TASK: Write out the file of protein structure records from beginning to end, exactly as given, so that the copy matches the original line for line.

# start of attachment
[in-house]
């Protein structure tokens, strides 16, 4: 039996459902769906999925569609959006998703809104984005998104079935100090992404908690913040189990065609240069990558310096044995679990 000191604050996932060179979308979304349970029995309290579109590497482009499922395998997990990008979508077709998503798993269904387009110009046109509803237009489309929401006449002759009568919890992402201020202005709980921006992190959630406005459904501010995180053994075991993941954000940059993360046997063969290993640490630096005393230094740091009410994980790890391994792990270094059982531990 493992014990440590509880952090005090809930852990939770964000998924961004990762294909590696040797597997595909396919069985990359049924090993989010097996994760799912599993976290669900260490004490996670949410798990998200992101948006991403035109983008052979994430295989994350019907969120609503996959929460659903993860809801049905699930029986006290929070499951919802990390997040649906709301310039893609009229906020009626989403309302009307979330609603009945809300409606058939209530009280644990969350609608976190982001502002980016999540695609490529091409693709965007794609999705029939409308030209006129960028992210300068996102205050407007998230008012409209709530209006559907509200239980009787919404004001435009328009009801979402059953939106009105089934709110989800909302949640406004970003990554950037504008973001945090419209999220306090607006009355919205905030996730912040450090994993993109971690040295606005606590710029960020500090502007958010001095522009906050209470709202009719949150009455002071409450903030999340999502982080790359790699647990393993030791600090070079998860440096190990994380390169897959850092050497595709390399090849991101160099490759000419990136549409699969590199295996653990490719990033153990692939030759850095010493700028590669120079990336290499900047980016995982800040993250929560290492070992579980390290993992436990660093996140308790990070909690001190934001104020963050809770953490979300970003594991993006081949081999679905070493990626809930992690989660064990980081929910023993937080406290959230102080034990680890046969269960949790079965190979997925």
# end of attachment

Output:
[in-house]
């Protein structure tokens, strides 16, 4: 039996459902769906999925569609959006998703809104984005998104079935100090992404908690913040189990065609240069990558310096044995679990 000191604050996932060179979308979304349970029995309290579109590497482009499922395998997990990008979508077709998503798993269904387009110009046109509803237009489309929401006449002759009568919890992402201020202005709980921006992190959630406005459904501010995180053994075991993941954000940059993360046997063969290993640490630096005393230094740091009410994980790890391994792990270094059982531990 493992014990440590509880952090005090809930852990939770964000998924961004990762294909590696040797597997595909396919069985990359049924090993989010097996994760799912599993976290669900260490004490996670949410798990998200992101948006991403035109983008052979994430295989994350019907969120609503996959929460659903993860809801049905699930029986006290929070499951919802990390997040649906709301310039893609009229906020009626989403309302009307979330609603009945809300409606058939209530009280644990969350609608976190982001502002980016999540695609490529091409693709965007794609999705029939409308030209006129960028992210300068996102205050407007998230008012409209709530209006559907509200239980009787919404004001435009328009009801979402059953939106009105089934709110989800909302949640406004970003990554950037504008973001945090419209999220306090607006009355919205905030996730912040450090994993993109971690040295606005606590710029960020500090502007958010001095522009906050209470709202009719949150009455002071409450903030999340999502982080790359790699647990393993030791600090070079998860440096190990994380390169897959850092050497595709390399090849991101160099490759000419990136549409699969590199295996653990490719990033153990692939030759850095010493700028590669120079990336290499900047980016995982800040993250929560290492070992579980390290993992436990660093996140308790990070909690001190934001104020963050809770953490979300970003594991993006081949081999679905070493990626809930992690989660064990980081929910023993937080406290959230102080034990680890046969269960949790079965190979997925």